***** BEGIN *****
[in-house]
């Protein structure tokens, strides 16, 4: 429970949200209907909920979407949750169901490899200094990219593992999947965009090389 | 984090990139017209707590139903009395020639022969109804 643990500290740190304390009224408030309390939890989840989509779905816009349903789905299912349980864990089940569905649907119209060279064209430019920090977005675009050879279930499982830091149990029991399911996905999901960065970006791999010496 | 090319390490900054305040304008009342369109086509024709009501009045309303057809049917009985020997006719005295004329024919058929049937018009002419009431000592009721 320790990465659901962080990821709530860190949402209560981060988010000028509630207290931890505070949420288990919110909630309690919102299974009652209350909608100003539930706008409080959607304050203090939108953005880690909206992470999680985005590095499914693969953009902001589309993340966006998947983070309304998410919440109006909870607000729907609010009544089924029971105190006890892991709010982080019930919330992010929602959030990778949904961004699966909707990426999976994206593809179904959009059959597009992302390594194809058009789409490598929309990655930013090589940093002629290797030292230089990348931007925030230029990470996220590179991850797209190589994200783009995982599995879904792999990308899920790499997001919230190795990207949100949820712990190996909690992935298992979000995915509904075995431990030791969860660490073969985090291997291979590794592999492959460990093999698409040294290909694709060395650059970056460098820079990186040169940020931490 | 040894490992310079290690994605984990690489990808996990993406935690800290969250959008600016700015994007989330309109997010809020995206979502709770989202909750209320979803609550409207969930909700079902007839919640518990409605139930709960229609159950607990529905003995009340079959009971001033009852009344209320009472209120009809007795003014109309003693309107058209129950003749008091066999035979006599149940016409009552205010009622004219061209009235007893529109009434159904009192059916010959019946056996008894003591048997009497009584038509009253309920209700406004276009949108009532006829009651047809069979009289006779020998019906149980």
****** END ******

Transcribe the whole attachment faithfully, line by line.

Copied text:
[in-house]
């Protein structure tokens, strides 16, 4: 429970949200209907909920979407949750169901490899200094990219593992999947965009090389 | 984090990139017209707590139903009395020639022969109804 643990500290740190304390009224408030309390939890989840989509779905816009349903789905299912349980864990089940569905649907119209060279064209430019920090977005675009050879279930499982830091149990029991399911996905999901960065970006791999010496 | 090319390490900054305040304008009342369109086509024709009501009045309303057809049917009985020997006719005295004329024919058929049937018009002419009431000592009721 320790990465659901962080990821709530860190949402209560981060988010000028509630207290931890505070949420288990919110909630309690919102299974009652209350909608100003539930706008409080959607304050203090939108953005880690909206992470999680985005590095499914693969953009902001589309993340966006998947983070309304998410919440109006909870607000729907609010009544089924029971105190006890892991709010982080019930919330992010929602959030990778949904961004699966909707990426999976994206593809179904959009059959597009992302390594194809058009789409490598929309990655930013090589940093002629290797030292230089990348931007925030230029990470996220590179991850797209190589994200783009995982599995879904792999990308899920790499997001919230190795990207949100949820712990190996909690992935298992979000995915509904075995431990030791969860660490073969985090291997291979590794592999492959460990093999698409040294290909694709060395650059970056460098820079990186040169940020931490 | 040894490992310079290690994605984990690489990808996990993406935690800290969250959008600016700015994007989330309109997010809020995206979502709770989202909750209320979803609550409207969930909700079902007839919640518990409605139930709960229609159950607990529905003995009340079959009971001033009852009344209320009472209120009809007795003014109309003693309107058209129950003749008091066999035979006599149940016409009552205010009622004219061209009235007893529109009434159904009192059916010959019946056996008894003591048997009497009584038509009253309920209700406004276009949108009532006829009651047809069979009289006779020998019906149980």